Why 2009 is a good year for Work Force Optimization
There are not a lot of areas within service and support technology expecting growth this year, but there are a few. I had a chat yesterday with Chris Musico at CRM Magazine who wanted to know if I agreed that Work Force Optimization (WFO) was one of the few growth areas for service and support technology in 2009. And I definitely agree.
So what exactly is WFO? This encompasses the whole soup-to-nuts suite of skills based scheduling for support employees, eLearning, and a whole array of quality monitoring (QM) capabilities, such as phone and screen recording. WFO is available from specialists (Verint, Nice, LiveOps) as well as telephony/call center vendors (Genesys, Aspect, Cisco, Avaya).
We started hearing from some larger members mid-last year that they were investing in WFO for the first time. We even had a mini-collab between our SMB members about what products they were using for sophisticated agent scheduling. Why has this technology, formerly thought of as only used by large consumer call centers, suddenly ‘crossed the chasm’ to technical support and B2B support? I think there are three primary reasons:
- Complexity. The complexity of tech support has grown immensely, with highly specialized roles assigned to particular customers, and dedicated liaisons between support and development, sales and pro services, etc. The good old days of a dedicated product support team working 8-5 is no longer realistic in many heavily matrixed environments. This complexity can’t be scheduled or optimized using spreadsheets, so WFO scheduling solutions come to the rescue.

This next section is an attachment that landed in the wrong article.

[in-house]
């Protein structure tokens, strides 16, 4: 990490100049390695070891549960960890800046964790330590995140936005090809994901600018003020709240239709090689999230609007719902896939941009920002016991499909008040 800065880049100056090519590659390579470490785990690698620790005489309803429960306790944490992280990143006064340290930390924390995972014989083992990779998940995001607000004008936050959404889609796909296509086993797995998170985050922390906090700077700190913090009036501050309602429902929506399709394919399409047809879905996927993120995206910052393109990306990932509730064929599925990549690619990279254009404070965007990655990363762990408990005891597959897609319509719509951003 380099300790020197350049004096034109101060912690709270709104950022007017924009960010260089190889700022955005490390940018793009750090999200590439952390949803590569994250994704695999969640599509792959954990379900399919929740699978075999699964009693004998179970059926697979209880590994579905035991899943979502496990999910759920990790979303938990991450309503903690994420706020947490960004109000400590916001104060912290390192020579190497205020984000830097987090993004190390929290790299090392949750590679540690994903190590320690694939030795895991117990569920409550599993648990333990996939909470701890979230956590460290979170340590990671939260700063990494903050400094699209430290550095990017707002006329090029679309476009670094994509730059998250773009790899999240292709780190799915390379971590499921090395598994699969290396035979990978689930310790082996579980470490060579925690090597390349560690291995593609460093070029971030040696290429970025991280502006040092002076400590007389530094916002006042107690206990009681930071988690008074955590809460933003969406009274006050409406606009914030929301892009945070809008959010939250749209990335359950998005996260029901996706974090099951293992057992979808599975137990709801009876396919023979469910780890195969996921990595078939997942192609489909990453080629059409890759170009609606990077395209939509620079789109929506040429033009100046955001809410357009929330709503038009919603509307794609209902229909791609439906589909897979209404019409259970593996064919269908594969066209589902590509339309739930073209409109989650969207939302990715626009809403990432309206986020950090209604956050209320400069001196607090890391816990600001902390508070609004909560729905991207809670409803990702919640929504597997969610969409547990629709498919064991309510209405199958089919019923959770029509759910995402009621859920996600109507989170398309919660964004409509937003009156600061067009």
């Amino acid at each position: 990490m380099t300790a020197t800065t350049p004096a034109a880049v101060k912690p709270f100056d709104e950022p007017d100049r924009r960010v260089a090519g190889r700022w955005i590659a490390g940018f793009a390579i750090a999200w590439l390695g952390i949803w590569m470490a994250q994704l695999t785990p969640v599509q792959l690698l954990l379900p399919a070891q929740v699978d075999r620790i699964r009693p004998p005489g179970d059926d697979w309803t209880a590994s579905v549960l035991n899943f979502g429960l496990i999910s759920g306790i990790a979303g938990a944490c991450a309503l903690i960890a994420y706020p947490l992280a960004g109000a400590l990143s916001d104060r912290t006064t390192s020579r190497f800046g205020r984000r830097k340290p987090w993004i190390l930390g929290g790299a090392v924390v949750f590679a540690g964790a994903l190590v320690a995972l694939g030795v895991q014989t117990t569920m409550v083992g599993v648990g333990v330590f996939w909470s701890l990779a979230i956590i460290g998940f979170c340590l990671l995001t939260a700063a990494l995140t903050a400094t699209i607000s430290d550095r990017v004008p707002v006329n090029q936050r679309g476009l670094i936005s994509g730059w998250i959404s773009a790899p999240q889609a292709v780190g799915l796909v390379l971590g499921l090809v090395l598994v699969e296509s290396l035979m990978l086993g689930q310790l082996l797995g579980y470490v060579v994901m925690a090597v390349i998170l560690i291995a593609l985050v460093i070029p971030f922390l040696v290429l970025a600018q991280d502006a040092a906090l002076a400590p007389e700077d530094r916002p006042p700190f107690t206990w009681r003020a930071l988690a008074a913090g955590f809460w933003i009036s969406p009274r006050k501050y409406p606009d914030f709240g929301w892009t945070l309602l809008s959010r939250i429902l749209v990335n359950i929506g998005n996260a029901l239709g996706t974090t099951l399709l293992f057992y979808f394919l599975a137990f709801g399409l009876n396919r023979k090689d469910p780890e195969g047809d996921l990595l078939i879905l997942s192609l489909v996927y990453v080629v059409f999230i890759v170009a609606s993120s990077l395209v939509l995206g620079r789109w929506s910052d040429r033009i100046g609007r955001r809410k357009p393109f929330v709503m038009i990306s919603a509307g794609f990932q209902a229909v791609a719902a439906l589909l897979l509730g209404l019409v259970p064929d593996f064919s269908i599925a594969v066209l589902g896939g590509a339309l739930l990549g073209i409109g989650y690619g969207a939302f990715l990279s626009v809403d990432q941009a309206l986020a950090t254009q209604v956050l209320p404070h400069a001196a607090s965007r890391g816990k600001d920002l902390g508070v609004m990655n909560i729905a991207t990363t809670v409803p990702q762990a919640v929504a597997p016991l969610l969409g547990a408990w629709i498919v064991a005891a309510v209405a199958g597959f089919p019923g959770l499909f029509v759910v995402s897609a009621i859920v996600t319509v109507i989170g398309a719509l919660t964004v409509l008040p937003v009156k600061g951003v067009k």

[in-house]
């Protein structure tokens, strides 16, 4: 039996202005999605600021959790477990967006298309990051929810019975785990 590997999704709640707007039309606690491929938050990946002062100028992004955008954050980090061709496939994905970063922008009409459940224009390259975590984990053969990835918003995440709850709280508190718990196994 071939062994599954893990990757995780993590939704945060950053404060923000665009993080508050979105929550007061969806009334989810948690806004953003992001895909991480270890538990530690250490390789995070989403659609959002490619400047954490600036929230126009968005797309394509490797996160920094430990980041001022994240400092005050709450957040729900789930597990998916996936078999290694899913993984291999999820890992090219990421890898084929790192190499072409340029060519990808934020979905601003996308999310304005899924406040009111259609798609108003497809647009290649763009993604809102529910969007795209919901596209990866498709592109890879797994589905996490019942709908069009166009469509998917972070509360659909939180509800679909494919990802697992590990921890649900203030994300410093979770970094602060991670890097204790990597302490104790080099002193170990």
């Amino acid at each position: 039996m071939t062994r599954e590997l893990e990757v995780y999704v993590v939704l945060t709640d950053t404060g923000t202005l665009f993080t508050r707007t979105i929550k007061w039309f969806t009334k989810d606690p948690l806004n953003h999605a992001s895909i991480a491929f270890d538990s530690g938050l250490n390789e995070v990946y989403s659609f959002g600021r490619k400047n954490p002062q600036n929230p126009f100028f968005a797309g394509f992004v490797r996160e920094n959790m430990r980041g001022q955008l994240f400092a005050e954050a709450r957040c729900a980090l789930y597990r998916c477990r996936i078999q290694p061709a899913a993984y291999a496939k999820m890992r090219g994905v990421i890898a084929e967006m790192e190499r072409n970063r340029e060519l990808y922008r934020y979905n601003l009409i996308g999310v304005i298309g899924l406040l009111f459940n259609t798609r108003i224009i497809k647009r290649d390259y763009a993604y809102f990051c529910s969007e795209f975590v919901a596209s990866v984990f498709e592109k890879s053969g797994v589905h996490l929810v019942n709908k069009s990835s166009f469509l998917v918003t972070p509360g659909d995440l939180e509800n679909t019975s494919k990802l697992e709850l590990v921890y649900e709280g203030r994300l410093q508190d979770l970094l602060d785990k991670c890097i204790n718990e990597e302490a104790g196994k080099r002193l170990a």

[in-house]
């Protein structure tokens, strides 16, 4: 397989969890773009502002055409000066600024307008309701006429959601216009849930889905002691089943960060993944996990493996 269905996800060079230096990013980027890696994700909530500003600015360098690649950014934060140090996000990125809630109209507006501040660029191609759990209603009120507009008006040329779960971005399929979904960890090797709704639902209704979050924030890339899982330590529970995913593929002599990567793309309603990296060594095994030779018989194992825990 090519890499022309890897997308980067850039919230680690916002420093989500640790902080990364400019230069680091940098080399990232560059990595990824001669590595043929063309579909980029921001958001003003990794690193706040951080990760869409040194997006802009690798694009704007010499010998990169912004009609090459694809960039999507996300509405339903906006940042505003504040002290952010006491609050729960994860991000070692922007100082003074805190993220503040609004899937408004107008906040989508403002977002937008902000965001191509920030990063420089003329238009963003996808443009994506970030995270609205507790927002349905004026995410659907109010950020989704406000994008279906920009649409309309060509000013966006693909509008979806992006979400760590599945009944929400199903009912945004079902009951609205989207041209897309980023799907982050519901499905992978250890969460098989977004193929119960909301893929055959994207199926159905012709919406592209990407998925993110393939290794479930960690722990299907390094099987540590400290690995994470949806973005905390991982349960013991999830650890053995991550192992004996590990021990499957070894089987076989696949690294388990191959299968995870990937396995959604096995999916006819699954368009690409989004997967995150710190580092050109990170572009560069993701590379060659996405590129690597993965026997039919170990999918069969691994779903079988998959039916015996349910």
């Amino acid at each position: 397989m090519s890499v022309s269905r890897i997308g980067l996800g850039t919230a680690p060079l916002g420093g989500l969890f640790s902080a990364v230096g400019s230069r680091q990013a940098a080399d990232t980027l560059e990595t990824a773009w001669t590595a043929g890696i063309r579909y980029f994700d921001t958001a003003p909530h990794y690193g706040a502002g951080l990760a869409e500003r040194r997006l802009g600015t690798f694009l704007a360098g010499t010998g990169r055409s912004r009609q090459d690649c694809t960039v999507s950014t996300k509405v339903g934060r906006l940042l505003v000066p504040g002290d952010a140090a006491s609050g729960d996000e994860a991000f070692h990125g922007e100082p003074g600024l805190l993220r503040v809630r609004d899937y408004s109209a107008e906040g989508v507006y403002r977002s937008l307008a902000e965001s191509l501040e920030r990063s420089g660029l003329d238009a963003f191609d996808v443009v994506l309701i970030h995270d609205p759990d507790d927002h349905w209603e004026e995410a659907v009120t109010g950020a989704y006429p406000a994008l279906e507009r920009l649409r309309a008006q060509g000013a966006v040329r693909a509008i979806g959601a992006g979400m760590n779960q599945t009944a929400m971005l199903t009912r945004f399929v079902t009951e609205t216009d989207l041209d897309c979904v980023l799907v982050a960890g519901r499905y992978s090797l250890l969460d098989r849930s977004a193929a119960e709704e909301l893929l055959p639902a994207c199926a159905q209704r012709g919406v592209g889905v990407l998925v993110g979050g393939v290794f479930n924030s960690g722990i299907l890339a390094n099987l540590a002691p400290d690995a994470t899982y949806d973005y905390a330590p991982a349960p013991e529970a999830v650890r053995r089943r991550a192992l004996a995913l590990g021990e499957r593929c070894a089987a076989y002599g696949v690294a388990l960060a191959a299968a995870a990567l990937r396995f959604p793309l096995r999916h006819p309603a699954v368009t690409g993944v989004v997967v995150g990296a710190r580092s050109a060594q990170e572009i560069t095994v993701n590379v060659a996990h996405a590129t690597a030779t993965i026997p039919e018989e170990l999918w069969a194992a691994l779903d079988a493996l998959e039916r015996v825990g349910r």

- Remote workers. Having more remote/at-home workers is a huge trend due to the economy. Not only do you avoid the overhead of an office, but you can hire qualified workers in less expensive parts of the country. But obviously having remote workers opens up a big can of worms as far as hiring, training, coaching, monitoring, etc., and WFO/eLearning/QM are the only/best solution.
- Convergence. We’ve been talking about the convergence of tech support/field service/pro services for a while now, and there are more examples every day. Tech support reps are now doing dual roles in many organizations, and with the economy forcing more cuts and consolidation, this will only increase. Level 3 techs may suddenly find themselves doing “fly to site” visits or field service calls; a tech support product expert may be assigned to a pro services project taking them out of the office for 3 months. Again, the paradigm of 8-5 dedicated product support teams is no longer valid, and today’s dual roles can’t be planned for or executed effectively without WFO.
Besides all of this, leveraging QM software makes sense to improve customer retention in a down economy. If you want to better understand your current satisfaction scores and identify areas to improve, nothing will help you find the trouble spots faster than listening to calls and watching the screen cams of agents who receive low satisfaction scores. You can instantly identify support techs needing customer service skills training, as well as find reps struggling to complete certain processes or use certain desktop applications. Anything you can do to better understand the customer experience is a good thing when maintenance renewals and repurchase are critical to success.
My 2009 Member Technology Survey is out for all three associations: AFSMI, SSPA and TPSA. If you are a community member of one or more organizations, please take a moment to complete the survey. I’ll soon have some real data about where investments are being made in 2009, and I’ll be back here to report the findings! Thanks for reading!Consumer Support, Enterprise Support, Technology